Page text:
The season of Christmas lights and candles is upon us. This Best Shot Monday is Manic Monday — my confusion about fire safety. Of course, once you start lifting rocks to find out what’s underneath, you find things you had not expected.
First, let me say that I love Safety Town. Last summer, when we were in the throes of Safety Town Bliss, my child was a miniature safety patrol officer himself; hunting through my house to find any violations. “Mom, when was the last time you changed the smoke alarm batteries?” “Mom, we have to stop, look and listen at every railroad crossing,” and once, when I asked him to put some folded towels away on a shelf, he responded, “Mom, I’m not supposed to touch things I’m not familiar with.”
Then there is this issue, “Mom, we have to get a fire safety ladder right away.”
The fire safety ladder. The topic came in a special memo, direct from the Fire Safety Education Coordinator (FSEC), warning us to buy the ladder right away. Before rushing out to buy the ladder, I pause. My children are climbers. You can see them here. There is no mountain too treacherous or fearful for them to climb. If there is no way up there, they’ll make their own path.
The thought of them alone in their room with a ladder makes me feel uneasy. However, this portion from the FSEC letter makes me even more nervous:
Explain to (your child) that if they have to use the window because the bedroom door is blocked or too hot, and they don’t have an escape ladder or a porch or roof to climb onto, they should open the window, wave a pillow case or sheet or blanket out the window, and scream for help. They should stay low by the window in case smoke enters their room. By doing this, the fire department will be able to see and hear them, or a neighbor might be able to help before the fire department arrives.”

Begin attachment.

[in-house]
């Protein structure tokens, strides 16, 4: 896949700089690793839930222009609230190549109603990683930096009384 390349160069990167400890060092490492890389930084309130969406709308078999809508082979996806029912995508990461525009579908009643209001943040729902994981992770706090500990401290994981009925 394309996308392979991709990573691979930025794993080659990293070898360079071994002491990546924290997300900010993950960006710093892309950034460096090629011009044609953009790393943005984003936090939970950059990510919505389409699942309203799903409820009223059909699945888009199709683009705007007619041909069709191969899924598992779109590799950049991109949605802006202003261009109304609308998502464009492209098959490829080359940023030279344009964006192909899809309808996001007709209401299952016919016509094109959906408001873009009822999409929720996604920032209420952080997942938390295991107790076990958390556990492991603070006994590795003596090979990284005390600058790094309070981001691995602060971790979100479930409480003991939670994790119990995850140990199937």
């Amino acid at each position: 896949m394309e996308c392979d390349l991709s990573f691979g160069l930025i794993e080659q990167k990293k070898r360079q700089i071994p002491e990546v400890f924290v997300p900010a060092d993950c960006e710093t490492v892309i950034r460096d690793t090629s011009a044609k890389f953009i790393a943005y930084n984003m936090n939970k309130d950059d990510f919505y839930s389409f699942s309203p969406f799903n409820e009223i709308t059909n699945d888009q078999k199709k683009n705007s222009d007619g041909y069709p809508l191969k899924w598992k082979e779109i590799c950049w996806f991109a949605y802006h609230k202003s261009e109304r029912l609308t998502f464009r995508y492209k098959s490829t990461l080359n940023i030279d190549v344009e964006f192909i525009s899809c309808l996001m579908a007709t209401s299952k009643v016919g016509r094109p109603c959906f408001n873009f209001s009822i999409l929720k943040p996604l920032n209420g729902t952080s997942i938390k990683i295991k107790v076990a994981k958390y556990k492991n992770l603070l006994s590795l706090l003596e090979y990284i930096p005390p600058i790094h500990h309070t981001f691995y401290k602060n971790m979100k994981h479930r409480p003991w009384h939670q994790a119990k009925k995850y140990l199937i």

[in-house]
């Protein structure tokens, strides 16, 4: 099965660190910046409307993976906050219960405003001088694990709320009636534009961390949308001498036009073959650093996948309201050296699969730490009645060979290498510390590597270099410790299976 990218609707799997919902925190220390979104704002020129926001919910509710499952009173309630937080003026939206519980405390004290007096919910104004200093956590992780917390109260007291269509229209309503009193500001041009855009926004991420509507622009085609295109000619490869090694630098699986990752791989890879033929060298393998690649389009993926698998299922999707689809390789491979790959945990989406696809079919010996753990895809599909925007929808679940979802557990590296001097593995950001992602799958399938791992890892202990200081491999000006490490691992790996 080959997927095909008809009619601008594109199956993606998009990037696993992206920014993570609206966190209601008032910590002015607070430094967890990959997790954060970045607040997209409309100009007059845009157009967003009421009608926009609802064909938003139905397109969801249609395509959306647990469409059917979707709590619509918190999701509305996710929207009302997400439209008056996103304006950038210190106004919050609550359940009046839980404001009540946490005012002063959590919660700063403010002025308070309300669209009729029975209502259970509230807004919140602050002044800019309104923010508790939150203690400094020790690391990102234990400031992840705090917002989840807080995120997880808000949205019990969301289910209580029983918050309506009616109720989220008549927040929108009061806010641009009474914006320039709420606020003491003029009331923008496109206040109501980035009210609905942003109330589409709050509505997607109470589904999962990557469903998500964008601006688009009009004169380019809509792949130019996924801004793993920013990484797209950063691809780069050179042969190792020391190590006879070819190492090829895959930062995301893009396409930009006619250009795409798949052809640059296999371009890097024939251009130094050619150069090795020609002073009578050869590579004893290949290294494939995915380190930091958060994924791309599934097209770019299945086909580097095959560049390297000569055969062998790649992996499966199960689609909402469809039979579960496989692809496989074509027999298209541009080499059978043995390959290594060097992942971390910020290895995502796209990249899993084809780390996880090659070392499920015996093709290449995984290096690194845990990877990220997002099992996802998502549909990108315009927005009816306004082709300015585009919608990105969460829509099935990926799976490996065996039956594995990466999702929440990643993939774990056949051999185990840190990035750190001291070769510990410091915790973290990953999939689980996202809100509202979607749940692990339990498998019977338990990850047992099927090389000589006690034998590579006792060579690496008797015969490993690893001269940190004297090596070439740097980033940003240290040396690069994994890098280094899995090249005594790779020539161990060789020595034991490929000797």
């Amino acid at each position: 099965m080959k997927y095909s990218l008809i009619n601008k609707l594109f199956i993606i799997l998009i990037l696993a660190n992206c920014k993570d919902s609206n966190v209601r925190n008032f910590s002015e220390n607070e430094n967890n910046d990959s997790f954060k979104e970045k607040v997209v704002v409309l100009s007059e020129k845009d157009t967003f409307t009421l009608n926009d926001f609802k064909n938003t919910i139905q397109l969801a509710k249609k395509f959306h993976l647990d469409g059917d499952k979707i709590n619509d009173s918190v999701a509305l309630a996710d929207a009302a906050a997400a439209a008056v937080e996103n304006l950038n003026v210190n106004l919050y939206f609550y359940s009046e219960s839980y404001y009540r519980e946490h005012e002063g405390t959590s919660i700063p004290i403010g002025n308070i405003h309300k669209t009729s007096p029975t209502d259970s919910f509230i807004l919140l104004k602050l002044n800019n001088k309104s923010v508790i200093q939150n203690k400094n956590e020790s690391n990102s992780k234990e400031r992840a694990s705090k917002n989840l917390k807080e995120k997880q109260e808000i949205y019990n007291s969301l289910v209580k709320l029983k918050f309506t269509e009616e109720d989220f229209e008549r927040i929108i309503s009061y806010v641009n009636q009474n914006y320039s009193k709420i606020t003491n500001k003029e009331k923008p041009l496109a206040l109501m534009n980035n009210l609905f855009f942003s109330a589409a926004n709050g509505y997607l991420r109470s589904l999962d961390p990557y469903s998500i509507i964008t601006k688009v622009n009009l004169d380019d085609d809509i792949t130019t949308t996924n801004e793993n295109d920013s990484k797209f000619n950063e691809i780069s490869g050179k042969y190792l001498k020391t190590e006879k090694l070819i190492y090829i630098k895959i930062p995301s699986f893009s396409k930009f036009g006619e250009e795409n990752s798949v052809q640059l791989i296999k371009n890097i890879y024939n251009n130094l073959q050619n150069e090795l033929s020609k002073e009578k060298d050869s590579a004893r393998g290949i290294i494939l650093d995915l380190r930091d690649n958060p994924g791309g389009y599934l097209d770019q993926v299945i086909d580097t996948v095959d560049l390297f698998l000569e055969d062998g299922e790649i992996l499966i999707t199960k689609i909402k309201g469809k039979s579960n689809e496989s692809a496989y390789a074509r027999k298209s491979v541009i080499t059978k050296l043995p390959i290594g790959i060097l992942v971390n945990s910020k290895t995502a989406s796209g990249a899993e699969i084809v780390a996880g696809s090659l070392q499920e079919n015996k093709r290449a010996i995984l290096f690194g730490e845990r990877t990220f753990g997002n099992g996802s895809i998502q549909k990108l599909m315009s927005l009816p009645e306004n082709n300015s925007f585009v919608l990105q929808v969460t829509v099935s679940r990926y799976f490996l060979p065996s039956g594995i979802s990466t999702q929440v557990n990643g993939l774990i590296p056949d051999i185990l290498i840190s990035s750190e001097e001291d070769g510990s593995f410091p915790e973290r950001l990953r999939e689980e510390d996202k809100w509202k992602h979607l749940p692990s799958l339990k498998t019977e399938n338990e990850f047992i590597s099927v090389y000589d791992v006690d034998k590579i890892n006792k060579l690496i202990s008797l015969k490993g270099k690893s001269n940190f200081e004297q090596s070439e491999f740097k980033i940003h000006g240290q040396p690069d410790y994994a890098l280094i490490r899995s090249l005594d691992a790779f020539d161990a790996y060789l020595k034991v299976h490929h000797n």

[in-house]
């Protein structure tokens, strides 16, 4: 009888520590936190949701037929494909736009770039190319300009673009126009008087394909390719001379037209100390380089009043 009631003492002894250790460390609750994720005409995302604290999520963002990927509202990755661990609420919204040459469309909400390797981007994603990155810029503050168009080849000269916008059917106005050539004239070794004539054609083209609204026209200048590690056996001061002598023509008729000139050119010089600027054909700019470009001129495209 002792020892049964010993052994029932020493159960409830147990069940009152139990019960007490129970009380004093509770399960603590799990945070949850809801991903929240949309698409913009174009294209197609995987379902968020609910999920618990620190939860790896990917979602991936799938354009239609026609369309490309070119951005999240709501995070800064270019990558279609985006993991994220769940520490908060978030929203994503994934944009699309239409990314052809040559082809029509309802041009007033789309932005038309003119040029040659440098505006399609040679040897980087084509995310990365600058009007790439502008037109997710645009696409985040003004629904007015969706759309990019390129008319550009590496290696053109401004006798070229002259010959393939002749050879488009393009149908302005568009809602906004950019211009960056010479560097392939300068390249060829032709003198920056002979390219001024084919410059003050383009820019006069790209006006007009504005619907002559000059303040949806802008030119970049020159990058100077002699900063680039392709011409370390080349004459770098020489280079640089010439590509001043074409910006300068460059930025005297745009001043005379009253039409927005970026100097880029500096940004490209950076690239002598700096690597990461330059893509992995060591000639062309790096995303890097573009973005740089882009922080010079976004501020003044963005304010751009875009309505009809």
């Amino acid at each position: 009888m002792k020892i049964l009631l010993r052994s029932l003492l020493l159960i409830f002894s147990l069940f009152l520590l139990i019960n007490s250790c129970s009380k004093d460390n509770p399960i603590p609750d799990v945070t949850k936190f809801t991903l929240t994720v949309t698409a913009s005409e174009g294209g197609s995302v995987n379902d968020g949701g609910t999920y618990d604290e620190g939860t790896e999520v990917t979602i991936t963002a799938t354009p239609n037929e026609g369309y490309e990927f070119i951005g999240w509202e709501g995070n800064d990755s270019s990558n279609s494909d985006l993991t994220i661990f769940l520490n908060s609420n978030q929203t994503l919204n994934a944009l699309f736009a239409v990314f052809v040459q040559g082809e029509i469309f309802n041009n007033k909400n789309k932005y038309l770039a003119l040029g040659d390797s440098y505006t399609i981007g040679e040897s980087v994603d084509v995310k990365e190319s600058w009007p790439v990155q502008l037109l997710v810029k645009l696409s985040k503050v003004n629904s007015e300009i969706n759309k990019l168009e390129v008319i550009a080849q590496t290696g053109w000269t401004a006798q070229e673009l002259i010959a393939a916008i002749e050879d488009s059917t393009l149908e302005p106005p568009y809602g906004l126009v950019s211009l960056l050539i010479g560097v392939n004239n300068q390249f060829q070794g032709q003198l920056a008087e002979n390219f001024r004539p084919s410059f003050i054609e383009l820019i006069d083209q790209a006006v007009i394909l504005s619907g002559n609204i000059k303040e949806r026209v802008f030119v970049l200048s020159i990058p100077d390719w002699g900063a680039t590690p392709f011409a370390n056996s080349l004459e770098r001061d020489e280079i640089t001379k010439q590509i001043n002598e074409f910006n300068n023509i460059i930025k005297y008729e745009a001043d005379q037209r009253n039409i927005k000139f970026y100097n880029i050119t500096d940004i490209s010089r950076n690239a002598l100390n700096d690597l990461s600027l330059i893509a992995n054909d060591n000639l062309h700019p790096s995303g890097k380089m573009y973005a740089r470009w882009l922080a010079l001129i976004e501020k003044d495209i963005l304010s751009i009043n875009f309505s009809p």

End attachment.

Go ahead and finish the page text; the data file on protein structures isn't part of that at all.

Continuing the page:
Quite a horrifying image. There is no roof outside of their window for them to climb onto. So, I began researching the fire safety ladder. I found quite a can of worms in that industry. Kiddie is a mass producer of fire safety ladders. They actually ripped off their ladder design from two starving college students, who created the safest, strongest, smallest and easiest- to-use X-IT Ladder. Due to Kiddie’s presence in the marketplace, their ladders are sold everywhere. But buyer beware. Their “knocked-off version” actually melts during a fire. According to Lawyers USA:
Despite the verdict, Kidde has never recalled the thousands of ladders sold to American households. As far as we know, there are 16,606 flammable fire escape ladders that are still out there and haven’t been recalled.”
Maybe we should just all sleep together in the same room. But, according to this, even the mattress isn’t safe. So, do you have a fire safety ladder for your child? If you are interested, find out about the awesome X-IT Ladder on their home page. Despite the legal battle, the Kiddie is still sold everywhere, but the X-IT, original is thankfully still available and you can read about it on their web site.